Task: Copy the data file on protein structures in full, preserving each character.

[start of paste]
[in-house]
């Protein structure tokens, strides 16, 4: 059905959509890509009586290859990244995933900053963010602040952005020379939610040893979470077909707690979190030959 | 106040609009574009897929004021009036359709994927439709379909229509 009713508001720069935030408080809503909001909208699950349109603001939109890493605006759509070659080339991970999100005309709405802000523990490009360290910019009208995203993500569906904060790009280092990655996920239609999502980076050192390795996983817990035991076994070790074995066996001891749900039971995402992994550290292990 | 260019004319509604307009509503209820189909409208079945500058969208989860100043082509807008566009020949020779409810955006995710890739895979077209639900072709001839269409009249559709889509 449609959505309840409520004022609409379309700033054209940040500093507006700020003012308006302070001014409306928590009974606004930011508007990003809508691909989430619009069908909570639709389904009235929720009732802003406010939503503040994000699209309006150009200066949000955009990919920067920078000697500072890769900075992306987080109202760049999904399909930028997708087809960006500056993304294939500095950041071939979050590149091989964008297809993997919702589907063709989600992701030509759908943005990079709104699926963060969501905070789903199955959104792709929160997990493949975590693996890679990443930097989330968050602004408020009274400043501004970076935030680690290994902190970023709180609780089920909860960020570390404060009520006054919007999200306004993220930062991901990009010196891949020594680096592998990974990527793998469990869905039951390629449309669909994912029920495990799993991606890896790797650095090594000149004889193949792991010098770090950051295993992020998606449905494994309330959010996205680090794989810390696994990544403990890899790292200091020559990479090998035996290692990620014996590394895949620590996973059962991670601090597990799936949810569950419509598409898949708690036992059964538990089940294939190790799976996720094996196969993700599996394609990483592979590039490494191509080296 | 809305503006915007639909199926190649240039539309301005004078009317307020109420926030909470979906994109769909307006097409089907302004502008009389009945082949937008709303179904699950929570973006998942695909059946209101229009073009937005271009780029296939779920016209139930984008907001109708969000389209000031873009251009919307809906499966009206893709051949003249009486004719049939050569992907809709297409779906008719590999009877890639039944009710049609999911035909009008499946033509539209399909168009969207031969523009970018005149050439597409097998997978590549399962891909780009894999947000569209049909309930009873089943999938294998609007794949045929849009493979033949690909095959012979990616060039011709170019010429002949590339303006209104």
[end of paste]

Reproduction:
[in-house]
């Protein structure tokens, strides 16, 4: 059905959509890509009586290859990244995933900053963010602040952005020379939610040893979470077909707690979190030959 | 106040609009574009897929004021009036359709994927439709379909229509 009713508001720069935030408080809503909001909208699950349109603001939109890493605006759509070659080339991970999100005309709405802000523990490009360290910019009208995203993500569906904060790009280092990655996920239609999502980076050192390795996983817990035991076994070790074995066996001891749900039971995402992994550290292990 | 260019004319509604307009509503209820189909409208079945500058969208989860100043082509807008566009020949020779409810955006995710890739895979077209639900072709001839269409009249559709889509 449609959505309840409520004022609409379309700033054209940040500093507006700020003012308006302070001014409306928590009974606004930011508007990003809508691909989430619009069908909570639709389904009235929720009732802003406010939503503040994000699209309006150009200066949000955009990919920067920078000697500072890769900075992306987080109202760049999904399909930028997708087809960006500056993304294939500095950041071939979050590149091989964008297809993997919702589907063709989600992701030509759908943005990079709104699926963060969501905070789903199955959104792709929160997990493949975590693996890679990443930097989330968050602004408020009274400043501004970076935030680690290994902190970023709180609780089920909860960020570390404060009520006054919007999200306004993220930062991901990009010196891949020594680096592998990974990527793998469990869905039951390629449309669909994912029920495990799993991606890896790797650095090594000149004889193949792991010098770090950051295993992020998606449905494994309330959010996205680090794989810390696994990544403990890899790292200091020559990479090998035996290692990620014996590394895949620590996973059962991670601090597990799936949810569950419509598409898949708690036992059964538990089940294939190790799976996720094996196969993700599996394609990483592979590039490494191509080296 | 809305503006915007639909199926190649240039539309301005004078009317307020109420926030909470979906994109769909307006097409089907302004502008009389009945082949937008709303179904699950929570973006998942695909059946209101229009073009937005271009780029296939779920016209139930984008907001109708969000389209000031873009251009919307809906499966009206893709051949003249009486004719049939050569992907809709297409779906008719590999009877890639039944009710049609999911035909009008499946033509539209399909168009969207031969523009970018005149050439597409097998997978590549399962891909780009894999947000569209049909309930009873089943999938294998609007794949045929849009493979033949690909095959012979990616060039011709170019010429002949590339303006209104």